The SpaceX 11 appears to be targeting 9 different Falcon 9 launches after the pad sensor canceled the company’s latest Starlink-12 launch attempt.
SpaceX’s 12th operational Starlink launch and overall, the mission is now in its fourth year after a weather delay on September 17, an unreasonable delay on September 4, a weather delay on September 29 and a ground systems delay on October 1. Incomplete launch is up to try. . Starlink-12 is now scheduled to land at 8:34 a.m. EDT (12:34 UTC) before the Kennedy Space Center Launch Complex 39A (KSC Pad 39A) on Saturday, October 3.
Previously, however, SpaceX has a third upgraded GPS III satellite launch (Space Vehicle 04) for the US military – the Falcon 9 rocket is set to go impressive a few days after the September 25 steady fire. The launch of the United Launch Alliance (ULA) ‘s own Delta IV Heavy NRL-44 has been delayed since September 29 and 30, with SpaceX confirming that the Falcon 9 will launch the EPT (1:43 UTC) GPS III on Friday. SV04 NET is scheduled to launch at 9:43, October 2.
SpaceX may also consider trying to launch both of the East Coast Falcon 9 hours before the launch of a second drone submarine (formerly based in California) earlier this year. Known as Just Read the Instructions (JRTI), the drone was upgraded with expanded power output and stronger thrusters and joined CF Course I Still Love You (OCILY) in Port Canaveral, Florida. JRTI completed its East Coast Falcon booster landing in June 2020, and both aircraft underwent more or less split recovery efforts in the months that followed.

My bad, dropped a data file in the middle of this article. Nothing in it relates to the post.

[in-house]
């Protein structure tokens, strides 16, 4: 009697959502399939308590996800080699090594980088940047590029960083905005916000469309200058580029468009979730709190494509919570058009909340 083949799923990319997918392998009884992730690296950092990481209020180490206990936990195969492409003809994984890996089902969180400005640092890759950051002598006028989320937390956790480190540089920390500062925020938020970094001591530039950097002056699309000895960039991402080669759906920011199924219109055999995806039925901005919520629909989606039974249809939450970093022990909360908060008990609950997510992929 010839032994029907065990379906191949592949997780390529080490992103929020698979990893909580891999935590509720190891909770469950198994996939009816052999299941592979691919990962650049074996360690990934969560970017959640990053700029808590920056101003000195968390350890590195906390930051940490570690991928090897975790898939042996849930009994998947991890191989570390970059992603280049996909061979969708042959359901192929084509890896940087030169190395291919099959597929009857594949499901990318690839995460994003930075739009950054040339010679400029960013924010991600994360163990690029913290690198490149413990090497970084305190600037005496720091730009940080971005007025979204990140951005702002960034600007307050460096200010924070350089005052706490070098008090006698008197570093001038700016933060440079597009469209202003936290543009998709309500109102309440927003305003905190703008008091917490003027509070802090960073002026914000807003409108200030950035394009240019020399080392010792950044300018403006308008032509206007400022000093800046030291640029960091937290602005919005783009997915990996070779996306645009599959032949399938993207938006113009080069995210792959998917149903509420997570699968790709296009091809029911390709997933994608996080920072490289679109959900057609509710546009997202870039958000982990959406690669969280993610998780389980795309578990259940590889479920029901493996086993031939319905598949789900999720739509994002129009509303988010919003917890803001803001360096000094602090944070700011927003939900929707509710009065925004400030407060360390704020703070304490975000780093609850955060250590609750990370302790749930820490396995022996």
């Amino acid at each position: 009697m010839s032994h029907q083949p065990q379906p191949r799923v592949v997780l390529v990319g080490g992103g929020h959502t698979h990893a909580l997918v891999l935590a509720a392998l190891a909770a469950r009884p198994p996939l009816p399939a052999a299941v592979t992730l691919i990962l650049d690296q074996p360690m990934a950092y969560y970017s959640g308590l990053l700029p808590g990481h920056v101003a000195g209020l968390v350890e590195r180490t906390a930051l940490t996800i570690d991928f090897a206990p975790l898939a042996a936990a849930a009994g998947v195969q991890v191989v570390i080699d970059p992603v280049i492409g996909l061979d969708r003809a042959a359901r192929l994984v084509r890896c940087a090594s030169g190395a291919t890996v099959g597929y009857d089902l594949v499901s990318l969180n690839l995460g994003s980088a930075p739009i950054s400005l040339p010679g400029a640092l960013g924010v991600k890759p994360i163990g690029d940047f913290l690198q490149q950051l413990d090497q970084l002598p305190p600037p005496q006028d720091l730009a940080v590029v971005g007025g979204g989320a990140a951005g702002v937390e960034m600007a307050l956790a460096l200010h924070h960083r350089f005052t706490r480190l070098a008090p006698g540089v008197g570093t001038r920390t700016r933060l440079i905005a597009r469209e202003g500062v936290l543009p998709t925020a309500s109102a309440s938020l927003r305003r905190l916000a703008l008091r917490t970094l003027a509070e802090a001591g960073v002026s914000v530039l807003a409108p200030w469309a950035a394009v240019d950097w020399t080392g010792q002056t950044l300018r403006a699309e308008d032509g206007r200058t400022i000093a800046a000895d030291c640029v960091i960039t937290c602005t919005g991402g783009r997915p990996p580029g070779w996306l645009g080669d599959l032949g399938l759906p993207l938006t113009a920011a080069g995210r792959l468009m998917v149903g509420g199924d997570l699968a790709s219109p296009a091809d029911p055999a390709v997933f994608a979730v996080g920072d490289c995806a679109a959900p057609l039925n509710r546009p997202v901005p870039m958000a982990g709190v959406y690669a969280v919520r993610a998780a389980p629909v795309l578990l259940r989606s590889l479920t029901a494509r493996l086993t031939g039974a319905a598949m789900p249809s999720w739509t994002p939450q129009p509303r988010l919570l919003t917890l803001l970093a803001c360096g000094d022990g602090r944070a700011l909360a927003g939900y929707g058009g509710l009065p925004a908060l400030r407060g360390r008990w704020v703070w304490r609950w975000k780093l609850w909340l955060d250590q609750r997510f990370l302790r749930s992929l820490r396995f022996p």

Although SpaceX can technically launch East Coast missions at the same time by landing one booster on the sea and another on the ground, the required performance from the Falcon 9 for GPS III SV04 and Starlink-12 is a drone ship for both missions. Landing is required. Coincidentally, the launch cycles of the missions are very similar, meaning that the drones JRTI (GPS III SV04) and OCSLE (Starlink-12) are located only 50 kilometers (~ 30 miles) in the Atlantic Ocean.
The twin recovery ships Geo Miss Tree and Geo Miss Miss Chief – decorated with giant nets – will also be present on at least one of the two missions, each trying to capture one of the Falcon 9’s payload lowering halves.
If both missions are launched on schedule and the Falcon 9 Booster B1062 (GPS III SV04) and B1058 Successful Land land on their respective drones, then SpaceX could end with two drones – both Falcon Boosters. Returning to Port Canaveral at about the same time, possibly creating the first Falcon Booster traffic jam.
The weather is currently 70% and 60% goes to SpaceX’s GPS III SV04 and Starlink-12 launches. Click on EDT (01:25 UTC) around 9:25 pm to catch the first of the two SpaceX launched webcasts.
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